In my opinion, this is a good solution to the issue the Supreme Court decision has asked us to fix. The changes proposed by Bill C-28 are essential for public safety, particularly for the most vulnerable people in our society and, indeed, for everyone, because nobody is immune to falling victim to a violent assault. I would also add that it is needed for confidence in our justice system.

As presented to us today, the bill has the support of a majority of the stakeholders consulted before its conception, including groups for the defence and promotion of women like the Women’s Legal Education & Action Fund, or LEAF. In a statement published on June 17, Pam Hrick, Executive Director and General Counsel of LEAF, stated that Bill C-28 was, “. . . a thoughtful, nuanced and constitutional response” to the Supreme Court decision.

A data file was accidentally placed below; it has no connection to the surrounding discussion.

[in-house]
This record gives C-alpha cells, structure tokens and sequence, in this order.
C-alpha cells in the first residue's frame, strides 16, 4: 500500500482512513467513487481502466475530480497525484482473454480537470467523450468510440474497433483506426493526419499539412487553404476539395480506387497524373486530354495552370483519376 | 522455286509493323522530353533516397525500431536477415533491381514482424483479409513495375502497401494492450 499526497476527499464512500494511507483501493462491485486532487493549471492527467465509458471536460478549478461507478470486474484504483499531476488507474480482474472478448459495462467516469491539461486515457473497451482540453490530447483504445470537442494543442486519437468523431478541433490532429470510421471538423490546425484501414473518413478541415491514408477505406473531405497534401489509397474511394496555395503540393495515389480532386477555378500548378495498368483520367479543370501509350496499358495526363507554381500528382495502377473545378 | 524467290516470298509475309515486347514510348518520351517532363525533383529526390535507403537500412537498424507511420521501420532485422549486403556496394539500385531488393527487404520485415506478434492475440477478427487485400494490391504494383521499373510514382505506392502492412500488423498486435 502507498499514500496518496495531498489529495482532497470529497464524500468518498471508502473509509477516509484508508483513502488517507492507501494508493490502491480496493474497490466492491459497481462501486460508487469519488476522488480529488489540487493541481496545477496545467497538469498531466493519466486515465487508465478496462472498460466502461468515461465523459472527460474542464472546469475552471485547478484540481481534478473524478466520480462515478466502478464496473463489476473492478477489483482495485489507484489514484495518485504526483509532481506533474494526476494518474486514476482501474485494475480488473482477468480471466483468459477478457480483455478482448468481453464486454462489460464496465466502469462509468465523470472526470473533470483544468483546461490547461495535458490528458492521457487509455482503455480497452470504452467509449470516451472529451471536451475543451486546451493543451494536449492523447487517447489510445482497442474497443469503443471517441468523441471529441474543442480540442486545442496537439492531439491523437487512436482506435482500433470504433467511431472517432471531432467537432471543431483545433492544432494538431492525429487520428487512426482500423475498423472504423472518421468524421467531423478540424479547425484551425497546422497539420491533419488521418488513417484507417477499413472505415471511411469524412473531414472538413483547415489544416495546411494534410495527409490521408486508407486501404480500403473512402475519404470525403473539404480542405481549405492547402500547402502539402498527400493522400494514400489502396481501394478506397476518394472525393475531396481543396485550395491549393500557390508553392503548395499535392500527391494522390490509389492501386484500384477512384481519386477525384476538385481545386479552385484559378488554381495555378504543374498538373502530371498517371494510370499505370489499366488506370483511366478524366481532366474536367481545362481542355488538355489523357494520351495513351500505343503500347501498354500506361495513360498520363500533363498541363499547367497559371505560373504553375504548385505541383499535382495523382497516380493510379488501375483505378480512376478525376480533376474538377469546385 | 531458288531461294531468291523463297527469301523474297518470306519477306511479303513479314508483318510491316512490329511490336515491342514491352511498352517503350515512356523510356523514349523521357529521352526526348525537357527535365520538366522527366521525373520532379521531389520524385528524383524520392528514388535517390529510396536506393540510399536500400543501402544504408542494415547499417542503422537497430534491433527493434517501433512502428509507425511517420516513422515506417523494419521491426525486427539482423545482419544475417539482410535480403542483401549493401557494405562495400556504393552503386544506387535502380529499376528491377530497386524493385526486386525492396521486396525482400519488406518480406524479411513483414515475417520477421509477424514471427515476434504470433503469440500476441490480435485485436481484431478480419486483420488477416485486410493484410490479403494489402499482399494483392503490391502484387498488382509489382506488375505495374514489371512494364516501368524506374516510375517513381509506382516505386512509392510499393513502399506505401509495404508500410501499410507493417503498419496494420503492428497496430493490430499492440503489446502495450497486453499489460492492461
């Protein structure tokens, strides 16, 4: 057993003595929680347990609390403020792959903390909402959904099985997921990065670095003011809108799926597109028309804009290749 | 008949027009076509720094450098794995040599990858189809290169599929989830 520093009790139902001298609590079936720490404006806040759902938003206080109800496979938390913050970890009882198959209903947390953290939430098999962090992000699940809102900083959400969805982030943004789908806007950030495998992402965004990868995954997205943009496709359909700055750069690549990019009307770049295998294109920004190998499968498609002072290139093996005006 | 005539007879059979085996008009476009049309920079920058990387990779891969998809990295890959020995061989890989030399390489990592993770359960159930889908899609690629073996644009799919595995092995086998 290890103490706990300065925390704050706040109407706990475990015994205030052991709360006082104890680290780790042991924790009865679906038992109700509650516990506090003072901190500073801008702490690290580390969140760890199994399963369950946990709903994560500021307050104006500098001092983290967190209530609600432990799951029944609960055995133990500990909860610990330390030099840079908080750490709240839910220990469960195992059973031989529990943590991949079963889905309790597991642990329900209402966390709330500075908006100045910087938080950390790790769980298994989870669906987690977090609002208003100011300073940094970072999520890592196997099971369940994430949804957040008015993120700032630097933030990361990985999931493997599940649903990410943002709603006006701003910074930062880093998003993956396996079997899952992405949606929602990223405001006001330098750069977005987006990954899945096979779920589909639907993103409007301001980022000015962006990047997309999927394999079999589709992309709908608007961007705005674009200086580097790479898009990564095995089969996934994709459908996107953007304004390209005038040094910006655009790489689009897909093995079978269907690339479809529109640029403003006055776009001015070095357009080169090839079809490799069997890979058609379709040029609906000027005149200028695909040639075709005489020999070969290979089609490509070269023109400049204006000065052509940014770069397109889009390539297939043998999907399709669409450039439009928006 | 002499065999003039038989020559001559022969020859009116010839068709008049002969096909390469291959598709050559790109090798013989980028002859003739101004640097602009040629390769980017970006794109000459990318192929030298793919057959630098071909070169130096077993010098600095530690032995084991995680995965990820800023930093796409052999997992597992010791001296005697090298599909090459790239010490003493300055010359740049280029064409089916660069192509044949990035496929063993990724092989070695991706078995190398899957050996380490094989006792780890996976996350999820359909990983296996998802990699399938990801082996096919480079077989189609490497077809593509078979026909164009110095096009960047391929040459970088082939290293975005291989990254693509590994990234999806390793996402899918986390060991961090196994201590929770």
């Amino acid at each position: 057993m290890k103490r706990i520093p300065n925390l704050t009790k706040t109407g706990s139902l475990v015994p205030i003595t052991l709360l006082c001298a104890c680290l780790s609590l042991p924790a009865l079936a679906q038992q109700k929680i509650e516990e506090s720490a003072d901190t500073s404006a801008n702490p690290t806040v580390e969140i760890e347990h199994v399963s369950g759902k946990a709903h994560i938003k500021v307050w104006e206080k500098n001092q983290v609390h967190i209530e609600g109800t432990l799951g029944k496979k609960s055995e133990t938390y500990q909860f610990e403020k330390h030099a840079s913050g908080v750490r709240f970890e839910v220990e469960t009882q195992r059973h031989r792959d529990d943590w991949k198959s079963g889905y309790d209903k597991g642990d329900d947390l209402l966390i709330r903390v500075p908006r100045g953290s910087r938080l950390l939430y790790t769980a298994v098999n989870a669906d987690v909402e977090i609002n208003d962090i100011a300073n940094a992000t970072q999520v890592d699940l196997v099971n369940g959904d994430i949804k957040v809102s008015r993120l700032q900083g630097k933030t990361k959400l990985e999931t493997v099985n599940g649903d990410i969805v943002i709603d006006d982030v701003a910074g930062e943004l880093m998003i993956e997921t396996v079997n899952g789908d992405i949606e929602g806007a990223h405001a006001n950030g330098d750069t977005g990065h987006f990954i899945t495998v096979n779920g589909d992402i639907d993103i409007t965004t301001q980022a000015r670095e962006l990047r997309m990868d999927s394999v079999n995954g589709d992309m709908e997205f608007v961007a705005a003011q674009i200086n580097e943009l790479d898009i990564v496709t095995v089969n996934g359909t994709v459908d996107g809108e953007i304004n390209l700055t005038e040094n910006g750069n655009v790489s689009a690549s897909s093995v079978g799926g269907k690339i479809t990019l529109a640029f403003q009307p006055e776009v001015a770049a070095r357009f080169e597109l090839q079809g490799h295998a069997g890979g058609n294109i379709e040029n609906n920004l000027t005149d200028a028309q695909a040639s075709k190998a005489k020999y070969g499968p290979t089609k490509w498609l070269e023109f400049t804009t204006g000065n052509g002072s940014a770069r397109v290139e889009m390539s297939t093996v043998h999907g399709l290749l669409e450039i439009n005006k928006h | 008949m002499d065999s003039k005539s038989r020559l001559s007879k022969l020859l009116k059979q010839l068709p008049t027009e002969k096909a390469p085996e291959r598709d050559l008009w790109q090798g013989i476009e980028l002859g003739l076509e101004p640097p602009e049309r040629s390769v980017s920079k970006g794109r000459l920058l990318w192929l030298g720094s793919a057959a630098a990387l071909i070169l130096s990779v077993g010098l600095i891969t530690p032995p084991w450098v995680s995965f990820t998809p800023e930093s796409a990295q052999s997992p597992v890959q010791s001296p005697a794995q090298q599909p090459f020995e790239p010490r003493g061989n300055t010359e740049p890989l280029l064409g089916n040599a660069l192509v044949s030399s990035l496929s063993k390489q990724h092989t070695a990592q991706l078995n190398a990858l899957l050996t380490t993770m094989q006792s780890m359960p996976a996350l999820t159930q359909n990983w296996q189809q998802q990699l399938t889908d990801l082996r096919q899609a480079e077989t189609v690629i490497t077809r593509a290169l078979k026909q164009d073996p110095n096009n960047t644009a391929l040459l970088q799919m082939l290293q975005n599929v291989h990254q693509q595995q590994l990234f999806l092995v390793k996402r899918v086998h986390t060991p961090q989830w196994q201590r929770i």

I think that I have made it clear that I support the adoption of this bill, and my support is consistent with my speech. I recognize the duty the government had to act quickly in order to close the gap in our law.

However, going back to the frustration I expressed earlier, I believe we need to find a balance between the necessity to adopt this time-sensitive government legislation now and the relevance of addressing the concerns raised by numerous senators during the Committee of the Whole and in their overall study of this bill ever since it was presented to us.

That is the balance that we need to find now between the necessity to adopt this time-sensitive legislation and then a further study of the relevance of the concerns raised by numerous senators and other stakeholders during the Committee of the Whole and in the media.

Colleagues, those concerns are valid. Even without the situation we find ourselves in, the Legal and Constitutional Affairs Committee should initiate a study. It is a question of public interest and general interest, and I have the utmost confidence in the strong legal minds who sit on that committee.